**[0005]**Many attempts to reduce the costs of drilling operations have focused on increasing the ROP. For example, U.S. Pat. Nos. 6,026,912; 6,293,356; and 6,382,331 each provide models and equations for use in increasing the ROP. In the methods disclosed in these patents, the operator collects data regarding a drilling operation and identifies a single control variable that can be varied to increase the rate of penetration. In most examples, the control variable is Weight On Bit (WOB); the relationship between WOB and ROP is modeled; and the WOB is varied to increase the ROP. While these methods may result in an increased ROP at a given point in time, this specific parametric change may not be in the best interest of the overall drilling performance in all circumstances. For example, bit failure and/or other mechanical problems may result from the increased WOB and/or ROP. While an increased ROP can drill further faster during the active drilling, delays introduced by damaged equipment and equipment trips required to replace and/or repair the equipment can lead to a significantly slower overall drilling performance. Furthermore, other parametric changes, such as a change in the rate of rotation of the drillstring (RPM), may be more advantageous and lead to better drilling performance than simply optimizing along a single variable.

**[0006]**Because drilling performance is measured by more than just the instantaneous ROP, methods such as those discussed in the above-mentioned patents are inherently limited. Other research has shown that drilling rates can be improved by considering the Mechanical Specific Energy (MSE) of the drilling operation and designing a drilling operation that will minimize MSE. For example, U.S. Pat. Nos. 7,857,047, and 7,896,105, each of which is incorporated herein by reference in their entirety for all purposes, disclose methods of calculating and/or monitoring MSE for use in efforts to increase ROP. Specifically, the MSE of the drilling operation over time is used to identify the drilling condition limiting the ROP, often referred to as a "founder limiter". Once the founder limiter has been identified, one or more drilling variables can be changed to overcome the founder limiter and increase the ROP. As one example, the MSE pattern may indicate that bit-balling is limiting the ROP. Various measures may be taken to clear the cuttings from the bit and improve the ROP, either during the ongoing drilling operation or by tripping and changing equipment.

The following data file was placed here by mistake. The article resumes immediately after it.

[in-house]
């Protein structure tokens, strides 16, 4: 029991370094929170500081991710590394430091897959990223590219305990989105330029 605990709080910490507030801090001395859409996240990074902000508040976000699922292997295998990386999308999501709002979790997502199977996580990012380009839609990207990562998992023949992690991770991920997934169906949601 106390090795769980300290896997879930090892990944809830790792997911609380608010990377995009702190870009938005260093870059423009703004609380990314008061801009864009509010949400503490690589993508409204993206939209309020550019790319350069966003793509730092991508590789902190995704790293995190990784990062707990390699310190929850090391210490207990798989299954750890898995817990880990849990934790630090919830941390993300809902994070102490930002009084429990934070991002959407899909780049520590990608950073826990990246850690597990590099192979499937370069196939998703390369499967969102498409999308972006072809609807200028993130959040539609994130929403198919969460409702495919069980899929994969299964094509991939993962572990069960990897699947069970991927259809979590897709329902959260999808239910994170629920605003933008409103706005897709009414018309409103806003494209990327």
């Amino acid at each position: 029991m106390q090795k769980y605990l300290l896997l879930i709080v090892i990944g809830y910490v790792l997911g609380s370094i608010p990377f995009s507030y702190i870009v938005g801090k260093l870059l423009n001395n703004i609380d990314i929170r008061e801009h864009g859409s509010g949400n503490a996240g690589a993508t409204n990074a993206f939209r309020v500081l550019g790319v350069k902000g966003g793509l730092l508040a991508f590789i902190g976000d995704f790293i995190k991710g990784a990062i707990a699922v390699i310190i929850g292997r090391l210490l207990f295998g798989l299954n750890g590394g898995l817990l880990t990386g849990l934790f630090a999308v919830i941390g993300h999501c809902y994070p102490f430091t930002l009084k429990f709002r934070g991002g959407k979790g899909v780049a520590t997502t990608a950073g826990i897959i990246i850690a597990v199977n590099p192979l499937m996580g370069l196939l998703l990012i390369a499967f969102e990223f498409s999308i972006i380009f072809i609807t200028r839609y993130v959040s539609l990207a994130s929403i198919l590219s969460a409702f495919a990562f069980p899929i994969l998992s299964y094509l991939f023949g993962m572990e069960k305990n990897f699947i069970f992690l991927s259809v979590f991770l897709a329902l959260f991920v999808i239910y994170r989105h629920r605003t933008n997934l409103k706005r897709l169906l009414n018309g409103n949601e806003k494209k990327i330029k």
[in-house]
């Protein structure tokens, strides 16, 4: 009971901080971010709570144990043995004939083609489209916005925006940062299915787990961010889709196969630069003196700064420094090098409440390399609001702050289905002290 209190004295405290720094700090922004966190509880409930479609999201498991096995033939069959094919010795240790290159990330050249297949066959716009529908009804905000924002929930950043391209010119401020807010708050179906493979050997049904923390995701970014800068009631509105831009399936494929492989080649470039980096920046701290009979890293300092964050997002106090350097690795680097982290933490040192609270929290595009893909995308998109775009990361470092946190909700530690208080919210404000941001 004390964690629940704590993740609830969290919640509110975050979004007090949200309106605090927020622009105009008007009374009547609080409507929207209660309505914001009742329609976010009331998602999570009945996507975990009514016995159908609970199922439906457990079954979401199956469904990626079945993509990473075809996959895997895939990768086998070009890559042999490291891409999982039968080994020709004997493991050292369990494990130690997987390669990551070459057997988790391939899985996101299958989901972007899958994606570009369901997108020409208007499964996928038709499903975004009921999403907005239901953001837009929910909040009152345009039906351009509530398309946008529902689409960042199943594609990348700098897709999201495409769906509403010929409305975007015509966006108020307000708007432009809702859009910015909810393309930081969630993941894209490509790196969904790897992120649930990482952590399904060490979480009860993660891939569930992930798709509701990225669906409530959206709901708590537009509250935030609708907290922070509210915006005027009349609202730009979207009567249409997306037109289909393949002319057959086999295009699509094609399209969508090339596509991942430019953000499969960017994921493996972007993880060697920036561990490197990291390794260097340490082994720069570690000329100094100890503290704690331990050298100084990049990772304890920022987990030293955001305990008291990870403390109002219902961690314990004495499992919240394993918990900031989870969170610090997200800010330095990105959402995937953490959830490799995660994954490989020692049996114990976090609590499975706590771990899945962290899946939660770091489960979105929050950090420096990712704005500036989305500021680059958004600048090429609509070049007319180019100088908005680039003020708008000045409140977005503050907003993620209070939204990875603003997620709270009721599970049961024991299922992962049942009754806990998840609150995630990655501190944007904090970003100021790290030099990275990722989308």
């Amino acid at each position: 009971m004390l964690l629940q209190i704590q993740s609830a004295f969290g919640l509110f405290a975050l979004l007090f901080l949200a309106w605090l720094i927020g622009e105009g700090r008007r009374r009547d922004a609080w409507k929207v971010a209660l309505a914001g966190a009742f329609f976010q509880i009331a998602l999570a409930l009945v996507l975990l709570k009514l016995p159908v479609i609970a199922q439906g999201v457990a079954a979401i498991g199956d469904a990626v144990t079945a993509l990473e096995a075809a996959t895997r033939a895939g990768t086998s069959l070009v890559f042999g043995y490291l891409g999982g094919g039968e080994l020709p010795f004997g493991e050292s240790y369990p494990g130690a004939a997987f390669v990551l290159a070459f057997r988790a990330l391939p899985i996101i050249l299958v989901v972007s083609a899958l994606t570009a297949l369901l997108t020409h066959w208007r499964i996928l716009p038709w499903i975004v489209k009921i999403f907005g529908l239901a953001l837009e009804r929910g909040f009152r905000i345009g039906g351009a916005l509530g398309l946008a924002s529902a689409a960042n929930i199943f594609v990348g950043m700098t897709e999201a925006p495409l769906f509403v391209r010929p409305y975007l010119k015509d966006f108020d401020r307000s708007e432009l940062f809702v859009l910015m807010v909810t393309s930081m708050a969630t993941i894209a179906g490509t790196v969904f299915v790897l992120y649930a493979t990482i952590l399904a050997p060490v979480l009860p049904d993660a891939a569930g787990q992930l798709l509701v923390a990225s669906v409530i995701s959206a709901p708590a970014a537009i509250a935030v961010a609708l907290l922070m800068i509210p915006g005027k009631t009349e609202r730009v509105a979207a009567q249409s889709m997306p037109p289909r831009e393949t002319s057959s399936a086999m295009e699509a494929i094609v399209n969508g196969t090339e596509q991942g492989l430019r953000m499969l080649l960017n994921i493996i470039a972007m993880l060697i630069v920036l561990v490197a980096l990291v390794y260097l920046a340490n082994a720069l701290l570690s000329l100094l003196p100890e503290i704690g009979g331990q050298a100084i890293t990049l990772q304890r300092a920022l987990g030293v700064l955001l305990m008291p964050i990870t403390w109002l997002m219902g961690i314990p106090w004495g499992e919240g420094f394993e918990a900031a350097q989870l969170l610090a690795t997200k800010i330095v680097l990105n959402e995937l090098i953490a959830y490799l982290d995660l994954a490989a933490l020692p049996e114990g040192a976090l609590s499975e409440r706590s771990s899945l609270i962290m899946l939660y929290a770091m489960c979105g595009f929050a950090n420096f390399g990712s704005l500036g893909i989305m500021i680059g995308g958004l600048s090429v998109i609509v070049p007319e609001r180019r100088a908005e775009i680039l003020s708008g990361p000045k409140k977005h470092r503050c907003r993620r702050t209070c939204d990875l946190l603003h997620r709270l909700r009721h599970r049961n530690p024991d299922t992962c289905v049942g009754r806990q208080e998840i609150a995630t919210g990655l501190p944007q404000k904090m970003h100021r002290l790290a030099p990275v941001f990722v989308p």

**[0007]**Recently, additional interest has been generated in utilizing artificial neural networks to optimize the drilling operations, for example U.S. Pat. No. 6,732,052, U.S. Pat. No. 7,142,986, and U.S. Pat. No. 7,172,037. However the limitations of neural network based approaches constrain their further applications. For instance, the result accuracy is sensitive to the quality of the training dataset and network structures. Neural network based optimization is limited to local search and has difficulty in processing new or highly variable patterns.

**[0008]**In another example, U.S. Pat. No. 5,842,149 disclosed a close-loop drilling system intended to automatically adjust drilling parameters. However, this system requires a look-up table to provide the relations between ROP and drilling parameters. Therefore, the optimization results depend on the effectiveness of this table and the methods used to generate this data, and consequently, the system may lack adaptability to drilling conditions which are not included in the table. Another limitation is that downhole data is required to perform the optimization.

**[0009]**While these past approaches have provided some improvements to drilling operations, further advances and more adaptable approaches are still needed as hydrocarbon resources are pursued in reservoirs that are harder to reach and as drilling costs continue to increase. Further desired improvements may include expanding the optimization efforts from increasing ROP to optimizing the drilling performance measured by a combination of factors, such as ROP, efficiency, downhole dysfunctions, etc. Additional improvements may include expanding the optimization efforts from iterative control of a single control variable to control of multiple control variables. Moreover, improvements may include developing systems and methods capable of recommending operational changes during ongoing drilling operations.